Bicycle Accidents

The National Highway Traffic Safety Administration reported there were 773 bicyclists killed in collisions with cars, trucks and other vehicles in the United States in 2006. www.fars.nhtsa.dot.gov/People/PeoplePetalcyclists.aspx. The vast majority of those fatalities involved bicyclists who were struck by passenger cars and light trucks. There were also 44,000 bicyclists injured in traffic crashes that year. The average age of those killed was 41. Bicyclists under age 16, accounted for 33% of all those killed and 45% of all those injured in 1996. In Florida, 132 bicyclists were killed in vehicle accidents in 2006. Traffic Safety Facts, 2006 Data, www.nhtsa.gov.

Bicyclists sharing the road with cars, trucks and buses face constant danger. Many motorists are careless, unobservant, and fail to yield the right of way to bicyclists. Collisions occur when cars force bicyclists off the roadway traveling in the same lane, when they turn into the bicyclist’s path at intersections, growing impatient and passing too closely, or pulling into their path from a parking lot.

Pinellas County, Florida, has built the Pinellas Trail, a rails- to- trail conversion which was nationally recognized at the time that it was developed. It has been a great success and he is much used by bicyclists, in-line skaters, and walkers of all ages. Unfortunately, the trail intersects with existing roadways throughout Pinellas and Pasco counties. Many of those intersections require the car, truck or SUV to stop at the trail intersection. Many bicyclists are injured on the Pinellas Trail due to the failure of a car, truck or SUV to stop and yield the right of way at an intersection. Many vehicles fail to stop at all or merely slow down as they approach an intersection. Bicyclists must be extremely vigilant when approaching a road crossing and assume that any approaching vehicle does not see them and will not stop.

When bicyclists are struck by a car, truck or SUV they are frequently thrown to the ground, onto the hood, against the windshield, or fall under the vehicle. Injuries include:

1. death

2. broken bones and fractures

3. neck or back injuries with protruding or herniated disc

4. knee injuries

5. leg or ankle injuries

6. nerve damage

7. head injury, including closed head injury, hemorrhage or subdural hematoma

8. scarring and disfigurement

9. road rash.

Florida’s no-fault statute provides that no-fault/PIP benefits are payable to bicyclists when struck by a car or a motor vehicle. If the bicyclist owns their own car, the no-fault benefits under their own car policy are available to pay medical and wage loss benefits as provided by the statute. If the bicyclist does not own their own car, the no-fault benefits on the policy of the driver who caused the accident will pay the no-fault/PIP portion of the bicyclist’s medical expenses and wage loss. In those unfortunate cases involving the death of the bicyclist from a collision with a car, truck or SUV, no- fault does provide a death benefit in addition to medical benefits.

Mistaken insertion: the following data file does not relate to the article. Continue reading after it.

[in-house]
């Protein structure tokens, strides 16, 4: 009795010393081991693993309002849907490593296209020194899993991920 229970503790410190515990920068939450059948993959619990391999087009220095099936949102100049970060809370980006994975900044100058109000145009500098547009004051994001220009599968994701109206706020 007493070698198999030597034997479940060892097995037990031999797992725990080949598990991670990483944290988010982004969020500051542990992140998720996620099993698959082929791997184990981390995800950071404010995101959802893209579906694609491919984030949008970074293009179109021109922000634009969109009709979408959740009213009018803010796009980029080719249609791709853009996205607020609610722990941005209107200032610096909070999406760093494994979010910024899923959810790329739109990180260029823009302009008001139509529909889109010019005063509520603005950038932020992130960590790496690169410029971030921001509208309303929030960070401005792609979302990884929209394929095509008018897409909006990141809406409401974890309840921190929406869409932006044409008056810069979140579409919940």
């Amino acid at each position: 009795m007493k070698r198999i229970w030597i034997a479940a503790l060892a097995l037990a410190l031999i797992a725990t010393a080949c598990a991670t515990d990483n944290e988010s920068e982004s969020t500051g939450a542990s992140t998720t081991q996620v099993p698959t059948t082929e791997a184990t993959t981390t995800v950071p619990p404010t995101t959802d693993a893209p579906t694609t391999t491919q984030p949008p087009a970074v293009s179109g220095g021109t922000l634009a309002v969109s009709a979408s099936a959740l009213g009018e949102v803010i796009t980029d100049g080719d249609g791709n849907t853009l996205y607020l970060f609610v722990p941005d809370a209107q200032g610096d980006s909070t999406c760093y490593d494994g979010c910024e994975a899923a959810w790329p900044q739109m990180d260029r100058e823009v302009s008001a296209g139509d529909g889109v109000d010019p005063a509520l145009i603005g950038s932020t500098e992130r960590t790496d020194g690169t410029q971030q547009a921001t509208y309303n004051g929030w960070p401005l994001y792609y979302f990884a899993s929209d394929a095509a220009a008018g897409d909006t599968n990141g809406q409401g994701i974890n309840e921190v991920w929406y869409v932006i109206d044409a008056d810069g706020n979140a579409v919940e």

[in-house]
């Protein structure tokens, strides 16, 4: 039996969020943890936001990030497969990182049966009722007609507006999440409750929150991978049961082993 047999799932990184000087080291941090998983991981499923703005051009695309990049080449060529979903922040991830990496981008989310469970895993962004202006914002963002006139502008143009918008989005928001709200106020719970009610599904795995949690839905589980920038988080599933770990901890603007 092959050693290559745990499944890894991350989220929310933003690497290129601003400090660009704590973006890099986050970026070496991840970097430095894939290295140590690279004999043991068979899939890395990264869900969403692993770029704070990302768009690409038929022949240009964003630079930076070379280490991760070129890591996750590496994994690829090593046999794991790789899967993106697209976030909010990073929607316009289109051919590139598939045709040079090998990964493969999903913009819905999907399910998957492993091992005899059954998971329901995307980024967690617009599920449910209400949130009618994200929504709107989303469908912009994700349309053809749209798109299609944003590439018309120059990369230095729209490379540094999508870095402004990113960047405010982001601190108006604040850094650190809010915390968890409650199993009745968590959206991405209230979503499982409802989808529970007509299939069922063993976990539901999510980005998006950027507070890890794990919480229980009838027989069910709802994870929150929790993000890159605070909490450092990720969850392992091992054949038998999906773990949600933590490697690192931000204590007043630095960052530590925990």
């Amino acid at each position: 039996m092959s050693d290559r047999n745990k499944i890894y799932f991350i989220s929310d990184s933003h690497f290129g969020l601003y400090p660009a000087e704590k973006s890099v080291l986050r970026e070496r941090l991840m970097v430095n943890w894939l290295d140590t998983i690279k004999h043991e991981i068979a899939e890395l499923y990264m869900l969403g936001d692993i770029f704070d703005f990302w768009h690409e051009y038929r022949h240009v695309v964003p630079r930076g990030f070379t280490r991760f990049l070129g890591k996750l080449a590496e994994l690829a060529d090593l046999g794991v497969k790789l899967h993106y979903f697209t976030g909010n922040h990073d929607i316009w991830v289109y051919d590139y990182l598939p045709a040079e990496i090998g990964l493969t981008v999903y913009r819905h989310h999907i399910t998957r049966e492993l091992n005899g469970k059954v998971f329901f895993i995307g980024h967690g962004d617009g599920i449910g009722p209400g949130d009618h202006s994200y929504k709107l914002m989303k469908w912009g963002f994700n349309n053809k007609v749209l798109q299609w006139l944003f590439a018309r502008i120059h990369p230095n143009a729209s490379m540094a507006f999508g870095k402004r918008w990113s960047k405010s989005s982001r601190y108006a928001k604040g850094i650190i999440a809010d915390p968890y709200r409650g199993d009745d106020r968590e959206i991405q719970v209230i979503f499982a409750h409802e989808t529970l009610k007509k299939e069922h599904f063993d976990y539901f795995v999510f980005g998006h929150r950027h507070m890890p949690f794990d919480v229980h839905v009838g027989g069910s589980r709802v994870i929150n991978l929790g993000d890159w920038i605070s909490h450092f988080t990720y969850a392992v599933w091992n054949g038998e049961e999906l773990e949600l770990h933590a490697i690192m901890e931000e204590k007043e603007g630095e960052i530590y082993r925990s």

A bicyclist injured in a crash with a car, truck or SUV is entitled to compensation for mental and physical pain and suffering, scarring, disfigurement, road rash, inconvenience, loss of the enjoyment of life, as well as medical expenses incurred, and those likely to be incurred in the future. These damages may be substantial. It is critical to learn the insurance coverage available to pay these damages by the insurance carrier for the driver responsible for the accident. When the responsible driver does not have enough insurance to pay all of the damages suffered by the by the injured cyclistFree Web Content, a claim may be made against the uninsured/underinsured motorist coverage carried by the cyclist on their own auto policy. Cyclists need to be aware of the need to carry adequate uninsured/underinsured motorist coverage on their own auto policy in order to adequately protect themselves from irresponsible drivers causing injuries but who carry little or no insurance.